- Debates: For informational texts in which multiple points of view are presented, students can participate in a debate. One student (or group of students) can take one position. Another student (or group of students) can take the opposing side. Students should identify the topic, prepare for the debate, conduct the debate, and reflect on the outcome. The debate can be in “real-time” through verbal/sign/AAC communication or via texts, Twitter, TikTok, etc. to allow more time for students to consider their responses.
- Think Aloud: The purpose of asking students questions about texts is to get them into the habit of self-questioning as they access information by themselves. To model this strategy, while reading aloud an informational text periodically, stop and ask yourself questions out loud, modeling with AAC. Then, as you continue to read, begin answering the questions yourself. This think-aloud should focus entirely on point of view. Describe each point of view presented in the informational text and offer some explanation about why these different points of view exist. Use signal words in the dialogue to help identify the point of view. See this TIP Sheet for more information on how to model using a Think Aloud.
Don’t stop here! Remember to reduce barriers for all students.
Make reducing barriers a process - take a few minutes to think about your process! Is there a barrier related to:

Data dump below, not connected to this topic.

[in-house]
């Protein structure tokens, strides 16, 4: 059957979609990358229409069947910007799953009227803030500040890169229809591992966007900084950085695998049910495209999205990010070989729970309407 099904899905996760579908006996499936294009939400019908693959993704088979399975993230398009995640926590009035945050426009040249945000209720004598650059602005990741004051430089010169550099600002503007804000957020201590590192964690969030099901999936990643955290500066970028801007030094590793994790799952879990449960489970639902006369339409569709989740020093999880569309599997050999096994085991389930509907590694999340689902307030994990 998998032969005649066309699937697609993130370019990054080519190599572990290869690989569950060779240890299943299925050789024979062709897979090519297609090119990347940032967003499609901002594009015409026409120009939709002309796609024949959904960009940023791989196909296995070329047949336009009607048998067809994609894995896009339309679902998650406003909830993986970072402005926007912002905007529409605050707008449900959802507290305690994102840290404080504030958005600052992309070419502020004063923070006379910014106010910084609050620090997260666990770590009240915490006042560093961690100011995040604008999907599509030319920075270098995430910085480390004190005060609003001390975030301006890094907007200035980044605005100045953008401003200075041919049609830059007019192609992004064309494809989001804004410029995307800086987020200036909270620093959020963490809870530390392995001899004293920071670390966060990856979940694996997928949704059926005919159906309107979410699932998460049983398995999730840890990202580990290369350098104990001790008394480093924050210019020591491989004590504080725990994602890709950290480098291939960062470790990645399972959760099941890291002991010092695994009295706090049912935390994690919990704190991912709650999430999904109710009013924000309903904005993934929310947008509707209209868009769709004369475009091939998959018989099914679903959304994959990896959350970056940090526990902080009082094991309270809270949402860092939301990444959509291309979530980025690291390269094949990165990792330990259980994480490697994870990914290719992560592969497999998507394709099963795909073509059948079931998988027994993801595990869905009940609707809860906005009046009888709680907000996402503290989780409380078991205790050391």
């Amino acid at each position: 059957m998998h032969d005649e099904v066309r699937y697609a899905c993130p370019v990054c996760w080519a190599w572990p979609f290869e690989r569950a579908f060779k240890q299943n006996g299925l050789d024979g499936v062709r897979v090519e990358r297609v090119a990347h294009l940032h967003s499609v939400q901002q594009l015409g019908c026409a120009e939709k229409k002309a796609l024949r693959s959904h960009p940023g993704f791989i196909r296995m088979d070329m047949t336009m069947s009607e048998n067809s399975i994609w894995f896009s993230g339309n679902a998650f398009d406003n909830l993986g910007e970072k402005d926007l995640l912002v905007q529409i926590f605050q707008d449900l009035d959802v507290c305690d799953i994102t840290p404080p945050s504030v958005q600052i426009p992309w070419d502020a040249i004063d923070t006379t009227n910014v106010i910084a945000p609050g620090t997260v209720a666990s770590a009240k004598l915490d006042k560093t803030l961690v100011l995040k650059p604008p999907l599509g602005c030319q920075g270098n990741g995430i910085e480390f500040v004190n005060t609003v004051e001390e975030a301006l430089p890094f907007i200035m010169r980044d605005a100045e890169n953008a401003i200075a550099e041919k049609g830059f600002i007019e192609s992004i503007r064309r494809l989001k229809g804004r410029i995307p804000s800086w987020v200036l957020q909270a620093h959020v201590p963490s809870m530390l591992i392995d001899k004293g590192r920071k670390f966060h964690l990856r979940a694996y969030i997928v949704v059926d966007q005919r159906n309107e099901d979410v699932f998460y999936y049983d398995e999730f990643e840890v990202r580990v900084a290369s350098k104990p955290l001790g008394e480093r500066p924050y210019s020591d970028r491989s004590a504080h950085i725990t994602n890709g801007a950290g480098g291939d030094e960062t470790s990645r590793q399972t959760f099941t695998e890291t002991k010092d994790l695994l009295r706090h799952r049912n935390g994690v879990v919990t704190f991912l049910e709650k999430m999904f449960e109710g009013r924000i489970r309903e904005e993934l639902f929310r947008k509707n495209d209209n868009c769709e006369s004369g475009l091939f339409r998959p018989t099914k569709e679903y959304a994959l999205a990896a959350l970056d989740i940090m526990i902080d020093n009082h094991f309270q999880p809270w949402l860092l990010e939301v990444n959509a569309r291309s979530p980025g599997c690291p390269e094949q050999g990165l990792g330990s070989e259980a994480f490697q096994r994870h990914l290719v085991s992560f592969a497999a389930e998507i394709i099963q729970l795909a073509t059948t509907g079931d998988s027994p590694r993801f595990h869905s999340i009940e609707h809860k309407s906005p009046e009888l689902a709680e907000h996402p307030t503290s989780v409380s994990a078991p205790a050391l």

- interest or engagement? Think about how to incorporate student’s lived experiences, culture, and interests…
- background knowledge? Think about how to highlight key ideas and define key vocabulary…
- showing what they know? Think about having options for how they use learning tools and technology to communicate…
For example, one possible barrier is the amount of information that a student needs to hold in mind.
Ideas to reduce this barrier could include:
- be aware of how much sensory input occurs at once, perhaps offer the option to use headphones
- show examples and provide answers to check along the way
- provide templates or graphic organizers
- allow use of spell checks and other tools
Use these Inclusive Strategies to help reduce barriers.
Tell me more about this Inclusive Big Idea (I need a refresher)
Brush up on the content of this Inclusive Big Idea. It will help you and your colleagues to understand and teach this content better.
- The Big Idea: Determine point of view and its impact on a text; Compare differing points of view on the same topic
- Tell me more about… Point of View